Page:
(Pix ©Larry Catá Backer 2017)
I have been speaking to issues of shadow work and the changing nature of expectations of faculty (e.g., here). I have suggested that ways that this affects faculty productivity by shifting focus form teaching, research and service to compliance and compliance related activities. This shifting can have a net zero effect only when faculty are implicitly asked to dig further into their private lives time to satisfy the increasing cravings of administrative bureaucracies within government and their mirror images within the university. At its limit, the growing movement toward compliance cultures without reducing teaching, service and research expectations creates both a burden and en effective and substantial reduction in the compensation of university personnel per hour of work extracted. That is hardly fair, though it may be legal. And ironically it may as well violate the ethics codes universities have been at pains to impose on faculties these last several years.
The movement toward compliance cultures is not malicious. It is a product a deep cultural changes that have created strong incentives to privatize public policy respecting cultural changes. And it expresses a strong change in social and political consensus respecting the role of the state (and institutions to which state policy objectives have been delegated) in using regulation, reporting and compliance as the means for managing and changing behaviors among the U.S. population. As a consequence, social behaviors are now constrained by a web of federal and state law, administrative regulations and university policy, and much of what constitutes compliance reflects discretionary administrative choices respecting the implementation of these webs of regulatory mandates.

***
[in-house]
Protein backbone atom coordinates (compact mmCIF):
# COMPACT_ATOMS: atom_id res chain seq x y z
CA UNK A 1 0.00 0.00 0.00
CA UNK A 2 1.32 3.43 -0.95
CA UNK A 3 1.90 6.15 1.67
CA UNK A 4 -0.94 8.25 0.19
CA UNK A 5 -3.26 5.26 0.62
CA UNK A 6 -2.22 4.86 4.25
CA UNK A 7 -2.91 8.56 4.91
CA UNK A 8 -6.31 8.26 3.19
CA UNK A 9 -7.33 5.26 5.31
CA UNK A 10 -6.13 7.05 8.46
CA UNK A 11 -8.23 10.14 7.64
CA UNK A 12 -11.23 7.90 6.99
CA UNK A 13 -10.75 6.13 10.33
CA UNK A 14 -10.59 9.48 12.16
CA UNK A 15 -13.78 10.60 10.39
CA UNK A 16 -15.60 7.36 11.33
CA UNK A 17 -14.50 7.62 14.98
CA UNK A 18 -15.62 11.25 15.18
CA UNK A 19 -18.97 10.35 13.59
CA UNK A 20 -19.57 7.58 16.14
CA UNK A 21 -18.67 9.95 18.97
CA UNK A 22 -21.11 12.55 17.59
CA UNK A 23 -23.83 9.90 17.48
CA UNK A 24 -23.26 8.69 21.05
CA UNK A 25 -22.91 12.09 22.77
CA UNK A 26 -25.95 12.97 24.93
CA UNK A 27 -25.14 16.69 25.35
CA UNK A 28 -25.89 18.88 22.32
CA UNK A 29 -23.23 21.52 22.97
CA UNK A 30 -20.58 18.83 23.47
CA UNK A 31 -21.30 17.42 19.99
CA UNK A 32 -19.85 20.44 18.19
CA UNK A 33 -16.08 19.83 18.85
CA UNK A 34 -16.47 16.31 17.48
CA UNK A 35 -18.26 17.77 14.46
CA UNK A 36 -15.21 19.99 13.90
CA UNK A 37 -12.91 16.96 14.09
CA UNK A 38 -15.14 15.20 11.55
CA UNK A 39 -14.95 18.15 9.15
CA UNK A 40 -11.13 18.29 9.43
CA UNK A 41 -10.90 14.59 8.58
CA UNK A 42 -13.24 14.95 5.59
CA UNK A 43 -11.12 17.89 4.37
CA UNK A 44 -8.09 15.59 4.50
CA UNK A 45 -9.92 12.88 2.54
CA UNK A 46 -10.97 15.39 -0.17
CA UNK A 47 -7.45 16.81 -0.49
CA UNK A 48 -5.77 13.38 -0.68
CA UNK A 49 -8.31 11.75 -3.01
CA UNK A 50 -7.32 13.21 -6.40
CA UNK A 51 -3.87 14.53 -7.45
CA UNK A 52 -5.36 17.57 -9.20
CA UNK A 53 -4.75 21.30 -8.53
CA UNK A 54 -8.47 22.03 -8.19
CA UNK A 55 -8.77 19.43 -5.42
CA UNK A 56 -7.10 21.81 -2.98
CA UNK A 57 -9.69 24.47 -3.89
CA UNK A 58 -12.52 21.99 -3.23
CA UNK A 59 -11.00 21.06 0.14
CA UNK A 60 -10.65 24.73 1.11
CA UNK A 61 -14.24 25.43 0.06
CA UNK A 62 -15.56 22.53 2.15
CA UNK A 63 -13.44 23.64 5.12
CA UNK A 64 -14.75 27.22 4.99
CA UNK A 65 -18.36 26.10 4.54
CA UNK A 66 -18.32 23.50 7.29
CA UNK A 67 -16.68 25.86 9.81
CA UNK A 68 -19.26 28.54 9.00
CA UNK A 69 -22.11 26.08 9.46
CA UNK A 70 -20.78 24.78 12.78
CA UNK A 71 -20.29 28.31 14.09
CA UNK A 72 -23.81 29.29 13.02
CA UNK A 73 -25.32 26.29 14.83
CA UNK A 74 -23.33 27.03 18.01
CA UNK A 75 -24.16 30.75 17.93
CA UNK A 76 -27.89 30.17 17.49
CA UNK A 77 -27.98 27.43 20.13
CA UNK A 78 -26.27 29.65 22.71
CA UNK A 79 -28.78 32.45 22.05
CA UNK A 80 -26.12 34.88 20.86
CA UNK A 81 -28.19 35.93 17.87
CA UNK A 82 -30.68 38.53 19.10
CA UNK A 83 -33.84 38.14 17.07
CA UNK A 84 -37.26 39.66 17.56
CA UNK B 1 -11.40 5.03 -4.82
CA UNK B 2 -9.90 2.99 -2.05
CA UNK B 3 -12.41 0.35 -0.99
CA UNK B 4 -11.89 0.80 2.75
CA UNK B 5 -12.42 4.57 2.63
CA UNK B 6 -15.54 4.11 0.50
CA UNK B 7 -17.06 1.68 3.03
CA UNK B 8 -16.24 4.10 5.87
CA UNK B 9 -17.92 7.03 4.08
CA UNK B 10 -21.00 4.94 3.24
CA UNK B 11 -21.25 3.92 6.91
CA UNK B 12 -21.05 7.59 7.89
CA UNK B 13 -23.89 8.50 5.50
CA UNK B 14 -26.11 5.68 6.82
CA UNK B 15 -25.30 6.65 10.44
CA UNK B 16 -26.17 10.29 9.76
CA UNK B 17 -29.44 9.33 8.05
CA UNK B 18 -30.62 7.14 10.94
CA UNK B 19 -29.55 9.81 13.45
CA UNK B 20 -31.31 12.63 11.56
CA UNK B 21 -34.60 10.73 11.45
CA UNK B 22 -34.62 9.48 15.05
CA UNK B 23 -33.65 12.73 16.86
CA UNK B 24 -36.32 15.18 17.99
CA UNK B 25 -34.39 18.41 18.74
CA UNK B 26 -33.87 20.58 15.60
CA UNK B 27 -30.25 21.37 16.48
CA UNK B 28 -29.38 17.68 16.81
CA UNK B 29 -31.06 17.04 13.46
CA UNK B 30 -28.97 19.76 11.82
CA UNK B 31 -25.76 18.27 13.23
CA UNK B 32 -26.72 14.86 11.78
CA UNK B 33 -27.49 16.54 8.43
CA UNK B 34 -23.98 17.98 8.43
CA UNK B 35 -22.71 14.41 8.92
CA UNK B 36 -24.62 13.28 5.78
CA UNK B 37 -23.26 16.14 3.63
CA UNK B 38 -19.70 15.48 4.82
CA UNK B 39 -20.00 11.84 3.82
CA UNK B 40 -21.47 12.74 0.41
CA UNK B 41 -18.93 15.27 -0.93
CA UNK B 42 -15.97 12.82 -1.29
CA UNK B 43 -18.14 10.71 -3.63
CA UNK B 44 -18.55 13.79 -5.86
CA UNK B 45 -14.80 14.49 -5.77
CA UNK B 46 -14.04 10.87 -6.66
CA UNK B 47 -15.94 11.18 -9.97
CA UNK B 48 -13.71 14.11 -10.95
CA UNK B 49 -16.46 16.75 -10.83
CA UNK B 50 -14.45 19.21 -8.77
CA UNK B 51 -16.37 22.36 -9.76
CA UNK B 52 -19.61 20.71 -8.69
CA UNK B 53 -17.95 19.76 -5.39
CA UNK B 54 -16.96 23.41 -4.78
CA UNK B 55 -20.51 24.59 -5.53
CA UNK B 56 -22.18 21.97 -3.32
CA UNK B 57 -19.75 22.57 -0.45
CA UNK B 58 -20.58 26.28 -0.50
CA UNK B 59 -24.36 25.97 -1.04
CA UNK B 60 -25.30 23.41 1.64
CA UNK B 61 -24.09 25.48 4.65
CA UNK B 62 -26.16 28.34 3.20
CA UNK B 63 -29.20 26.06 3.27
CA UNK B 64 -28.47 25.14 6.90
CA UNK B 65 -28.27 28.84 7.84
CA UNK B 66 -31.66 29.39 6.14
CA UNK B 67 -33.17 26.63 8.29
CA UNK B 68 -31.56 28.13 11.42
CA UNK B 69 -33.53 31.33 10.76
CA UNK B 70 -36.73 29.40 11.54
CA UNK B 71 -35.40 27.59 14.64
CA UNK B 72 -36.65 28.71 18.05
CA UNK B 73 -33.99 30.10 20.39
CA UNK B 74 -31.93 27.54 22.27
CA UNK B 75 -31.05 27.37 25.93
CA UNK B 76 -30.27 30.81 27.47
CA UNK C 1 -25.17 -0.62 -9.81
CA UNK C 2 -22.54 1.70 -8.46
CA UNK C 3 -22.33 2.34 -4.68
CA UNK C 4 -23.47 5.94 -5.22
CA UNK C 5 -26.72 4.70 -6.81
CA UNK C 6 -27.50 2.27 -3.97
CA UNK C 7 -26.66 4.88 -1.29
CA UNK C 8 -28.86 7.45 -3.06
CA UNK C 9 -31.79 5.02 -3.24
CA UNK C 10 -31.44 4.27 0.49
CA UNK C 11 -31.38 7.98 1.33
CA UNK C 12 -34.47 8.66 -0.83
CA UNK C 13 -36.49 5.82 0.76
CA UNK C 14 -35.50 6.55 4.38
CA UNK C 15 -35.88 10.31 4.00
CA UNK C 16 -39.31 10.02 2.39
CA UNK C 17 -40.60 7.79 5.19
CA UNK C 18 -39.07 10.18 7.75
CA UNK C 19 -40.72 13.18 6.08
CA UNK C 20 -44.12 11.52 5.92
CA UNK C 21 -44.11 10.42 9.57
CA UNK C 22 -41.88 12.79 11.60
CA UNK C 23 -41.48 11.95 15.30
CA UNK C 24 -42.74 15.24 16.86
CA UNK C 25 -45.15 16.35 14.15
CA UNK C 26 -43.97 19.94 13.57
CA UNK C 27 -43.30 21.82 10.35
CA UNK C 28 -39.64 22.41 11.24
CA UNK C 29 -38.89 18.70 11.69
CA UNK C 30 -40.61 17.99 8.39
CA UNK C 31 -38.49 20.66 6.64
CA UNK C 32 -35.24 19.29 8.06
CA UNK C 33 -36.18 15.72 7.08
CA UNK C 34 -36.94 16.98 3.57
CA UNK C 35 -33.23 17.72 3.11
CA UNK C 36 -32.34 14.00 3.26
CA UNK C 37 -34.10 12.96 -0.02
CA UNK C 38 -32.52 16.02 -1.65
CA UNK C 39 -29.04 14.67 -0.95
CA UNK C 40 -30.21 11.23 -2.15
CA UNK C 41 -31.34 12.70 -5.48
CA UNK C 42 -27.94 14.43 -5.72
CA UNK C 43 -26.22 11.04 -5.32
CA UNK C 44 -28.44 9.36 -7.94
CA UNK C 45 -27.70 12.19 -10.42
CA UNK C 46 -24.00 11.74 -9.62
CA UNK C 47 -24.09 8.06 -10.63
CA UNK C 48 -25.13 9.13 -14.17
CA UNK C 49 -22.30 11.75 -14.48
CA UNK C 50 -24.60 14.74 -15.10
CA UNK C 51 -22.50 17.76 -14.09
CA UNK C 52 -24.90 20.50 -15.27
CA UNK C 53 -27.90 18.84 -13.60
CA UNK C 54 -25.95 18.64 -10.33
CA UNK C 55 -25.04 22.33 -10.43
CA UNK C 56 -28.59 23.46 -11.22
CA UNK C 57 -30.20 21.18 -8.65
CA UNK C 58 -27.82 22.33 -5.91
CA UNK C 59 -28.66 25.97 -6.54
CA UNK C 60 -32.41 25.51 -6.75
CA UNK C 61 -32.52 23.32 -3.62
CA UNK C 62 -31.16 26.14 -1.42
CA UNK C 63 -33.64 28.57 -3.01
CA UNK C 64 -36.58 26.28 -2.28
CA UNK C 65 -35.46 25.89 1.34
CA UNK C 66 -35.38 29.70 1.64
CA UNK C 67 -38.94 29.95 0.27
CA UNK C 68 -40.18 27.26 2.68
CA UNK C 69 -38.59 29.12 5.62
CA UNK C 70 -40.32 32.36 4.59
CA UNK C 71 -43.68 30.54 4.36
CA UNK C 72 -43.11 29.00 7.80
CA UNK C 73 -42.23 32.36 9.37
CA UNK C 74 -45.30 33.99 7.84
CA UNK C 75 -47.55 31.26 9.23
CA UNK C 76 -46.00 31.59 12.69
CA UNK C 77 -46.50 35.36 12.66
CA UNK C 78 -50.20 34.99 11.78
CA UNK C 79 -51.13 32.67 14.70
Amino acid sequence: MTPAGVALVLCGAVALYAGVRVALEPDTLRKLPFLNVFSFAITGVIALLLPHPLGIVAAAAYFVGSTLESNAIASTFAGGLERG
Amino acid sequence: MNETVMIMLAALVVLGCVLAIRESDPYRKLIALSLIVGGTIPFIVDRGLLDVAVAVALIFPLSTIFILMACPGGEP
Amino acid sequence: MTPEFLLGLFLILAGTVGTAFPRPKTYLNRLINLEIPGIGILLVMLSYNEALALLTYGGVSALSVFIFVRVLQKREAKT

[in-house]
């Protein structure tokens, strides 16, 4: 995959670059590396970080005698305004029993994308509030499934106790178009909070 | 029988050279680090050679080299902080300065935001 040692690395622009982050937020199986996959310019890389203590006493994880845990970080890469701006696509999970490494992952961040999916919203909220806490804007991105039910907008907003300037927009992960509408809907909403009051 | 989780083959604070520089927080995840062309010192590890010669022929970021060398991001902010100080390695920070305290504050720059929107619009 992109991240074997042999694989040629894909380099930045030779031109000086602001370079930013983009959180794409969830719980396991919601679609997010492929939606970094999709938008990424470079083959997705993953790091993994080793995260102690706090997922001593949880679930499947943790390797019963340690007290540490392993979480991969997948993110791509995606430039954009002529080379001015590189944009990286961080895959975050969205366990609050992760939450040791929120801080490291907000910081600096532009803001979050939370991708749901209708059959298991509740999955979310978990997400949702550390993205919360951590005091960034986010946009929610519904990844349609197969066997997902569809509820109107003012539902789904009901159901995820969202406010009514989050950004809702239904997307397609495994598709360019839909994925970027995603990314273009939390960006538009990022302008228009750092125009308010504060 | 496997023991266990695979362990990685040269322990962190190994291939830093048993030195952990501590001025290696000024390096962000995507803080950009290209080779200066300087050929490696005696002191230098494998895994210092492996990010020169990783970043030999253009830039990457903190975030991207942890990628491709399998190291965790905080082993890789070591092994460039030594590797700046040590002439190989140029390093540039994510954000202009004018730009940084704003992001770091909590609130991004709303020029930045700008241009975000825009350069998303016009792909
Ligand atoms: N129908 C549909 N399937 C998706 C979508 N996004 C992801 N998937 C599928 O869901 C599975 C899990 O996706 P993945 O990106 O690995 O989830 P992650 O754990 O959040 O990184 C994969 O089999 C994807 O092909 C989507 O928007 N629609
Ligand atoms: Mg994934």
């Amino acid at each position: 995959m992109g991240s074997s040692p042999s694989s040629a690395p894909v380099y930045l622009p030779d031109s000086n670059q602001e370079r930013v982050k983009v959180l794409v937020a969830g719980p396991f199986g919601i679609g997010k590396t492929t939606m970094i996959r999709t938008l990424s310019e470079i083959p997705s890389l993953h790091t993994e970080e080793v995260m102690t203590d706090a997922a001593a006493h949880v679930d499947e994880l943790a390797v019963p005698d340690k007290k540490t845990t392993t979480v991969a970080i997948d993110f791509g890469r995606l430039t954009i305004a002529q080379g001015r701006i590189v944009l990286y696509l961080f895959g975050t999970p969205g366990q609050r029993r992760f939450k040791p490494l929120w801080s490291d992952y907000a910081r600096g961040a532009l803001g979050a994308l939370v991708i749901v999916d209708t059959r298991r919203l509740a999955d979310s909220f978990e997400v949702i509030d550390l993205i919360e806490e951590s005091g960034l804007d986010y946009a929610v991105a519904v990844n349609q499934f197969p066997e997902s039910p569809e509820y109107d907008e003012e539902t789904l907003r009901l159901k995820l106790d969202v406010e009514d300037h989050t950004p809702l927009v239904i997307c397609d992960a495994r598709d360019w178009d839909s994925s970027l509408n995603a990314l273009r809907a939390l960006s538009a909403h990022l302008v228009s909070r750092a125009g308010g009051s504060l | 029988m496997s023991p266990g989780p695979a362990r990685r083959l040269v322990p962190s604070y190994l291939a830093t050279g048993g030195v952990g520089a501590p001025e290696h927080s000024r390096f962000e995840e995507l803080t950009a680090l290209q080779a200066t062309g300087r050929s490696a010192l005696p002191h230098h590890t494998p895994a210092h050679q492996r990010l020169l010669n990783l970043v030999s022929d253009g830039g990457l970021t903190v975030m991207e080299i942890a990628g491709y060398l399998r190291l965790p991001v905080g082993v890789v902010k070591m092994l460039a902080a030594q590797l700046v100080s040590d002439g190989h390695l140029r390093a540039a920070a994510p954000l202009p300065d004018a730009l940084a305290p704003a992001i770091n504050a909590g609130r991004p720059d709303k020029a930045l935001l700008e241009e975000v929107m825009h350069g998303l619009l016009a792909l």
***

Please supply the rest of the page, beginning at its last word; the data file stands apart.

This has strong implications for shared governance as well as the participation in the development and control of faculty productivity. The administrative regulations that tend to emerge from, through or in conjunction with the compliance offices of universities tend to ooze out in ad hoc fashion and they tend to be justified in vague references to the need to comply with "applicable law or university policy". By that standard and in that process, there is no possibility of accountability and the scope of administrative discretion to justify anything by reference to their "right" to "interpret" value and unspecified standards has no constraint. That is bad management for shared governance, but is is worse management for a university provost that has no ability to well manage her administrative units in an intelligent way.
The first step toward coherent and constraint in compliance is information. This post includes an open letter that may be sent to an appropriate compliance officer with the purpose of gathering the sort of basic information necessary to begin a discussion about compliance in an intelligent way--both with respect to discretionary choices made and with respect to the consequences of compliance as faculty shadow work. The open letter follows. Feel free to send to your own compliance office and report back on results.